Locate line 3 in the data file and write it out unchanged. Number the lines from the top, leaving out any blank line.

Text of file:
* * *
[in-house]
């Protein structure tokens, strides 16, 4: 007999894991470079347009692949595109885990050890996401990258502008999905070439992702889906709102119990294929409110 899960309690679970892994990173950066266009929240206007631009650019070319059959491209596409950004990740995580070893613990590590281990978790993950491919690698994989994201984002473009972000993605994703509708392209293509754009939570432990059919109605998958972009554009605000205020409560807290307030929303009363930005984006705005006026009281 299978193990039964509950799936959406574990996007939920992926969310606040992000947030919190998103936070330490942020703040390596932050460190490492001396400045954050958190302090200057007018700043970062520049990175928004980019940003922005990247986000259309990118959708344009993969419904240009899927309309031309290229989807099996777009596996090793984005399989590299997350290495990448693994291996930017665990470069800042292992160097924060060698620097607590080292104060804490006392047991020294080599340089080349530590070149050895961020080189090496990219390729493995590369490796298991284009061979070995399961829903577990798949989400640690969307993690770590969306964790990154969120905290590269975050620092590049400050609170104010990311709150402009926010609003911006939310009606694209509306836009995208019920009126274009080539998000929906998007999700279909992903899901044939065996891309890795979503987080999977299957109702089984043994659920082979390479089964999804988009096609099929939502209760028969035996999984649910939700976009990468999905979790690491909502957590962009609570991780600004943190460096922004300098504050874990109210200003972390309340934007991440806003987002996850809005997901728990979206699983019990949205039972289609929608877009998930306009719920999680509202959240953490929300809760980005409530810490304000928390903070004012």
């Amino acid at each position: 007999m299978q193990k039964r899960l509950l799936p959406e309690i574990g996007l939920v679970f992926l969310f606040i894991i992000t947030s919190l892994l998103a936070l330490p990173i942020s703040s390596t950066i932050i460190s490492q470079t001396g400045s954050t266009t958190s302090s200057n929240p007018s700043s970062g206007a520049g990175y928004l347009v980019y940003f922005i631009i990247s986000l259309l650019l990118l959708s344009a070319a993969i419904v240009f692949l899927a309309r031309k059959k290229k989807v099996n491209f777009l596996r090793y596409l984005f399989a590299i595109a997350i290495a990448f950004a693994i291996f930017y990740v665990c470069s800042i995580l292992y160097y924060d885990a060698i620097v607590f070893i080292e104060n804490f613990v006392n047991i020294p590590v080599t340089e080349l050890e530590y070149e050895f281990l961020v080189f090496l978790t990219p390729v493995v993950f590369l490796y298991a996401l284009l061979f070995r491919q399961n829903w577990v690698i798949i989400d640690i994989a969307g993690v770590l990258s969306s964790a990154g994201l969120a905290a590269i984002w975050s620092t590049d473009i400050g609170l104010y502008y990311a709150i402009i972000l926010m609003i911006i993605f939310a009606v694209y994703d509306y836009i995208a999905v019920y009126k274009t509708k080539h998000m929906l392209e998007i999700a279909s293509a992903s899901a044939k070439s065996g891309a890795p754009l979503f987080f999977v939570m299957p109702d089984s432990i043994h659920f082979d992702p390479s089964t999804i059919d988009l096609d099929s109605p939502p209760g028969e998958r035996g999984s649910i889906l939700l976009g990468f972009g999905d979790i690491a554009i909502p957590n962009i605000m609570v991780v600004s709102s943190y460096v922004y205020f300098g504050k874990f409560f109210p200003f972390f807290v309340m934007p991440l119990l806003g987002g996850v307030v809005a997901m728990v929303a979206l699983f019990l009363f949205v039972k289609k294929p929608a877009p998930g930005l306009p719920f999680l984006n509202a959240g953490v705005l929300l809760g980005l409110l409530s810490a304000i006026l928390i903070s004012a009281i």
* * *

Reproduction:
């Amino acid at each position: 007999m299978q193990k039964r899960l509950l799936p959406e309690i574990g996007l939920v679970f992926l969310f606040i894991i992000t947030s919190l892994l998103a936070l330490p990173i942020s703040s390596t950066i932050i460190s490492q470079t001396g400045s954050t266009t958190s302090s200057n929240p007018s700043s970062g206007a520049g990175y928004l347009v980019y940003f922005i631009i990247s986000l259309l650019l990118l959708s344009a070319a993969i419904v240009f692949l899927a309309r031309k059959k290229k989807v099996n491209f777009l596996r090793y596409l984005f399989a590299i595109a997350i290495a990448f950004a693994i291996f930017y990740v665990c470069s800042i995580l292992y160097y924060d885990a060698i620097v607590f070893i080292e104060n804490f613990v006392n047991i020294p590590v080599t340089e080349l050890e530590y070149e050895f281990l961020v080189f090496l978790t990219p390729v493995v993950f590369l490796y298991a996401l284009l061979f070995r491919q399961n829903w577990v690698i798949i989400d640690i994989a969307g993690v770590l990258s969306s964790a990154g994201l969120a905290a590269i984002w975050s620092t590049d473009i400050g609170l104010y502008y990311a709150i402009i972000l926010m609003i911006i993605f939310a009606v694209y994703d509306y836009i995208a999905v019920y009126k274009t509708k080539h998000m929906l392209e998007i999700a279909s293509a992903s899901a044939k070439s065996g891309a890795p754009l979503f987080f999977v939570m299957p109702d089984s432990i043994h659920f082979d992702p390479s089964t999804i059919d988009l096609d099929s109605p939502p209760g028969e998958r035996g999984s649910i889906l939700l976009g990468f972009g999905d979790i690491a554009i909502p957590n962009i605000m609570v991780v600004s709102s943190y460096v922004y205020f300098g504050k874990f409560f109210p200003f972390f807290v309340m934007p991440l119990l806003g987002g996850v307030v809005a997901m728990v929303a979206l699983f019990l009363f949205v039972k289609k294929p929608a877009p998930g930005l306009p719920f999680l984006n509202a959240g953490v705005l929300l809760g980005l409110l409530s810490a304000i006026l928390i903070s004012a009281i």